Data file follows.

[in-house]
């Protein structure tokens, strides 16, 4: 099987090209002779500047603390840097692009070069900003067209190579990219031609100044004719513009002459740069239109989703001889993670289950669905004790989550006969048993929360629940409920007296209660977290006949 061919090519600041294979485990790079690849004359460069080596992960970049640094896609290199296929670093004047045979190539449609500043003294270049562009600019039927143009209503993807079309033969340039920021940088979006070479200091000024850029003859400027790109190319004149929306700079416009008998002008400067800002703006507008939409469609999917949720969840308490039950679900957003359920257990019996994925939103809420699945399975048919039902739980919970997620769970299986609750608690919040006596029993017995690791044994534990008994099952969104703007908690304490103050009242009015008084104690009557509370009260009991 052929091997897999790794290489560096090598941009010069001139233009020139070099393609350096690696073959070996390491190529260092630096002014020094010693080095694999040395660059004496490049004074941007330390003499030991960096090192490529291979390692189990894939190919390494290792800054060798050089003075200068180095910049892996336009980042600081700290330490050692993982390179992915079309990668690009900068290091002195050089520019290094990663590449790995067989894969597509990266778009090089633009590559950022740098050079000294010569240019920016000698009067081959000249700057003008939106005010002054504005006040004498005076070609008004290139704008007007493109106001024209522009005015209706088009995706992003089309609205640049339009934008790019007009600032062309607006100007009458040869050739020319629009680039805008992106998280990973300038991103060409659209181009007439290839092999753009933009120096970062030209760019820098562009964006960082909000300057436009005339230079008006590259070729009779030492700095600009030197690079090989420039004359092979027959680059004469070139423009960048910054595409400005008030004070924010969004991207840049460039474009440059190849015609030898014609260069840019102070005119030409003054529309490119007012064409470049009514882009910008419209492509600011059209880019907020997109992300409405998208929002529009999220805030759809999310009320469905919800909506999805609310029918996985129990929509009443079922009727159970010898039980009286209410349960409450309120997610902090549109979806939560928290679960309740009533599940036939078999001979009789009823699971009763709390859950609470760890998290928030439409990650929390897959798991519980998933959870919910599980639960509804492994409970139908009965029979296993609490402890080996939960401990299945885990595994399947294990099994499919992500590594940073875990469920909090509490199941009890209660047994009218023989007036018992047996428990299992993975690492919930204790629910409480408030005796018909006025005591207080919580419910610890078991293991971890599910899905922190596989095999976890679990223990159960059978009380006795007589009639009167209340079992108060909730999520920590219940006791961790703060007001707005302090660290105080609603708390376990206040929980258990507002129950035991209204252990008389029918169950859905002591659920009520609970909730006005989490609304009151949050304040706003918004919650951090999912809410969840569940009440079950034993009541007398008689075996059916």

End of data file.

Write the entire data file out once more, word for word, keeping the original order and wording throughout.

[in-house]
């Protein structure tokens, strides 16, 4: 099987090209002779500047603390840097692009070069900003067209190579990219031609100044004719513009002459740069239109989703001889993670289950669905004790989550006969048993929360629940409920007296209660977290006949 061919090519600041294979485990790079690849004359460069080596992960970049640094896609290199296929670093004047045979190539449609500043003294270049562009600019039927143009209503993807079309033969340039920021940088979006070479200091000024850029003859400027790109190319004149929306700079416009008998002008400067800002703006507008939409469609999917949720969840308490039950679900957003359920257990019996994925939103809420699945399975048919039902739980919970997620769970299986609750608690919040006596029993017995690791044994534990008994099952969104703007908690304490103050009242009015008084104690009557509370009260009991 052929091997897999790794290489560096090598941009010069001139233009020139070099393609350096690696073959070996390491190529260092630096002014020094010693080095694999040395660059004496490049004074941007330390003499030991960096090192490529291979390692189990894939190919390494290792800054060798050089003075200068180095910049892996336009980042600081700290330490050692993982390179992915079309990668690009900068290091002195050089520019290094990663590449790995067989894969597509990266778009090089633009590559950022740098050079000294010569240019920016000698009067081959000249700057003008939106005010002054504005006040004498005076070609008004290139704008007007493109106001024209522009005015209706088009995706992003089309609205640049339009934008790019007009600032062309607006100007009458040869050739020319629009680039805008992106998280990973300038991103060409659209181009007439290839092999753009933009120096970062030209760019820098562009964006960082909000300057436009005339230079008006590259070729009779030492700095600009030197690079090989420039004359092979027959680059004469070139423009960048910054595409400005008030004070924010969004991207840049460039474009440059190849015609030898014609260069840019102070005119030409003054529309490119007012064409470049009514882009910008419209492509600011059209880019907020997109992300409405998208929002529009999220805030759809999310009320469905919800909506999805609310029918996985129990929509009443079922009727159970010898039980009286209410349960409450309120997610902090549109979806939560928290679960309740009533599940036939078999001979009789009823699971009763709390859950609470760890998290928030439409990650929390897959798991519980998933959870919910599980639960509804492994409970139908009965029979296993609490402890080996939960401990299945885990595994399947294990099994499919992500590594940073875990469920909090509490199941009890209660047994009218023989007036018992047996428990299992993975690492919930204790629910409480408030005796018909006025005591207080919580419910610890078991293991971890599910899905922190596989095999976890679990223990159960059978009380006795007589009639009167209340079992108060909730999520920590219940006791961790703060007001707005302090660290105080609603708390376990206040929980258990507002129950035991209204252990008389029918169950859905002591659920009520609970909730006005989490609304009151949050304040706003918004919650951090999912809410969840569940009440079950034993009541007398008689075996059916």